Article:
PERCY STREET (east side)
Church of St Paul
Built 1845-46 to designs by Anthony Salvin.
MATERIALS: squared stone rubble, slate roofs.
PLAN: nave with north and south aisles, west tower and north porch. Chancel with north and south chapels and south vestry.
EXTERIOR: the church stands in an area of early C19 housing, and is situated in an attractive churchyard fringed with trees. The exterior is substantial and plain, in a Decorated style that is simple, but reasonably archaeologically correct. Large and tall west tower, as wide as the nave. Of four stages with diagonal buttresses, it has a C14-style west doorway of three chamfered orders, with a two light window above it. The third stage is very tall and has paired windows, and there are large Decorated-style bell openings in the upper stage. Blocky, embattled parapet. The aisles have two light windows with flowing tracery with buttresses between. The south porch has an outer doorway with a moulded arch on grouped shafts flanked by cinquefoil headed niches; there are trefoiled lancets in the side walls. Inside is an ambitious stone vault with foliate bosses on head corbels. The nave, aisle and chancel roofs are steeply pitched, without parapets, and the clerestory windows are a uniform two-light design. The chancel has diagonal buttresses and mostly paired lancet windows. The five-light east window has curvilinear tracery with good archaeological precedent. Above it, in the chancel east gable is a circular window with swirling tracery. The north chapel is shorter than the chancel and has paired lights in the north wall and a two-light east window. The south vestry and chapel are distinguished by a cross-gable on the vestry.
INTERIOR: like the exterior, the interior is in a Decorated style. The five bay north and south arcades are uniform and have quatrefoil, clustered piers and double chamfered arches, and the chancel arch is in a similar style. Tall tower arch. Both the north and south chancel chapels have arches to the aisles, and the chapels open to the chancel arches with labels with head stops on the inner faces. The nave windows have very deep, almost straight-sided, reveals. The nave has a timber vault, resting on short colonettes springing from head corbels, that was inserted c1865. The aisle roofs are boarded and have curved braces. The chancel roof is panelled, and has closely spaced arch braces on corbel heads.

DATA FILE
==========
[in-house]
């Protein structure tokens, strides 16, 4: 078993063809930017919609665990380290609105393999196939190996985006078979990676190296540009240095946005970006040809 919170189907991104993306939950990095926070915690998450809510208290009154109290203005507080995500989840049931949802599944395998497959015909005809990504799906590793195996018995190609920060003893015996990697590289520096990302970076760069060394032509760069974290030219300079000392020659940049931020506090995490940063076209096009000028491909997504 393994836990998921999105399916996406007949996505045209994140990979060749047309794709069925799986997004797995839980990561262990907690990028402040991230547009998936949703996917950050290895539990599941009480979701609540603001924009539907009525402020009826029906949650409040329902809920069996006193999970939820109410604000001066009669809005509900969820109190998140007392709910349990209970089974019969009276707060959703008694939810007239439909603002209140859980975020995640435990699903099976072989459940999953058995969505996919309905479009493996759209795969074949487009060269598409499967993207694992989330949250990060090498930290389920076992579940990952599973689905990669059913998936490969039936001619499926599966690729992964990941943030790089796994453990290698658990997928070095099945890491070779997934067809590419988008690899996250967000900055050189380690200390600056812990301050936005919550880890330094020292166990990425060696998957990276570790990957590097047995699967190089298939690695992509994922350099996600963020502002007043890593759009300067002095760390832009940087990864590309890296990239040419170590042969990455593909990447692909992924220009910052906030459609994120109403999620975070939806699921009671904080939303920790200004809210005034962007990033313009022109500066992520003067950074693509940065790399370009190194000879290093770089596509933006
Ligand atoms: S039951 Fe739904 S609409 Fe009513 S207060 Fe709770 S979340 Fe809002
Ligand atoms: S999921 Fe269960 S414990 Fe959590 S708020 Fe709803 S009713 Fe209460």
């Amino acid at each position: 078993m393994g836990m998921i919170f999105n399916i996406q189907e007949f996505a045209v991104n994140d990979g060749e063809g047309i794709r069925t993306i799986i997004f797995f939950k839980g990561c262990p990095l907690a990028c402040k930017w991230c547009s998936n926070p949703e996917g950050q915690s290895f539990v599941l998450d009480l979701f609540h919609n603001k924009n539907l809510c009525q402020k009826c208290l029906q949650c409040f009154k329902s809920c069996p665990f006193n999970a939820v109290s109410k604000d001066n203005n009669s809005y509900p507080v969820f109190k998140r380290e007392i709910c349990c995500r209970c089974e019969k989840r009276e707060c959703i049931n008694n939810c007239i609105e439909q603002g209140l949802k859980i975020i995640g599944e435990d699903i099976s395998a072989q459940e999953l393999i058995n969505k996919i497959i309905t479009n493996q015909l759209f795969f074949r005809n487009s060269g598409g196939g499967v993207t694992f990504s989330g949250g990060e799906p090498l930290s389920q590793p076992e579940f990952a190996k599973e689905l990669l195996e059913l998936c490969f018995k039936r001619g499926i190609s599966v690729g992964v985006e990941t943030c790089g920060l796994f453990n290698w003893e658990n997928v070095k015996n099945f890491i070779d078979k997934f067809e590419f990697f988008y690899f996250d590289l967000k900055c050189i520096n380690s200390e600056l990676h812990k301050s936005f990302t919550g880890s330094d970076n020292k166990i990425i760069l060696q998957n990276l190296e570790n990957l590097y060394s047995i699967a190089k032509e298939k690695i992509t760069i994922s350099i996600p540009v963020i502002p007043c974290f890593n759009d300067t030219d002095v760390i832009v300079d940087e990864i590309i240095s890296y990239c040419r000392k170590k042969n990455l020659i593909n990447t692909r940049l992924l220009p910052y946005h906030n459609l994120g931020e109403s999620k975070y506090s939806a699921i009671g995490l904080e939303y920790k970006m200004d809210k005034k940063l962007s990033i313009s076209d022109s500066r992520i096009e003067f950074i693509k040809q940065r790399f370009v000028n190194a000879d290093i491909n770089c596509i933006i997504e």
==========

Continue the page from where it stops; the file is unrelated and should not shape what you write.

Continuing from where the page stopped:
PRINCIPAL FIXTURES: exceptionally fine east window of St Paul and St Barnabas preaching of 1856, inserted in memory of the third Duke of Northumberland: designed by the noted artist William Dyce (1806-64) and executed in Munich by Ainmüller. Octagonal stone font of 1846 with cusped tracery on the bowl and ball flower on the lower edge. The timber altar of 1846 has timber arcading along its front. Reredos and gothic-style sanctuary panelling with blind ogee arches of 1859. Octagonal oak pulpit with traceried panels, probably also 1846. Choir stalls with poppyheads and open traceried fronts. Altar rails with trefoil arcading. The fittings of the Lady Chapel, the reredos and stations of the cross were brought to the church when it became Roman Catholic. The monument of the third duke of Northumberland, d.1847 by J.E Carew shows the aristocrat, resplendent in his coronet, asleep; he is buried elsewhere.
HISTOR: St Paul's was built in 1845-46 to serve a growing residential district, and cost about £12,000. It was paid for mainly by the third Duke of Northumberland. The architect, Anthony Salvin (1799-1881) was a significant figure in the late Georgian and early Victorian Gothic Revival. Born in Worthing, he was a pupil of a little-known architect named John Paterson (d.1832) and worked in the office of John Nash. He set up in independent practice in 1828 and early on showed his ability to create buildings in an impressively authentic medieval style. He is also well known for a range of country house work, most notably his work on Alnwick castle, where he worked for the fourth Duke of Northumberland between 1854 and 1860. The east window, installed in 1856 as a memorial to the third duke, cost £1,639 5s, of which £816 2 1d was raised by public subscription. The rest was paid by the fourth Duke of Northumberland. The designer, William Dyce (1806-1864), was a very influential artist who also executed the cartoons for the historical wall paintings in the Houses of Parliament and the decoration on the east wall of All Saints, Margaret Street, London. There was further refurnishing in the chancel in memory of Edward Bryan, curate, who drowned while bathing at Alnmouth in 1859. The church became redundant in 1979, and was converted to the Roman Catholic use; some re-ordering has gone on in recent times.
Pevsner, N., Buildings of England: Northumberland (2002), 133-4
Council for Places of Worship report, unpublished (1979).
REASONS FOR DESIGNATION
The church of St Paul, Alnwick, is designated at Grade II* for the following principal reasons:
* Parish church built 1845-6 in a Decorated style to designs by Salvin and funded by the third Duke of Northumberland
* Exceptionally fine east window designed by Dyce and made by Ainmüller of Munich, and a notable ducal tomb.
* It forms part of a contemporaneous development, showing the role of the third Duke in the expansion of the town, and his eagerness to provide spiritual welfare.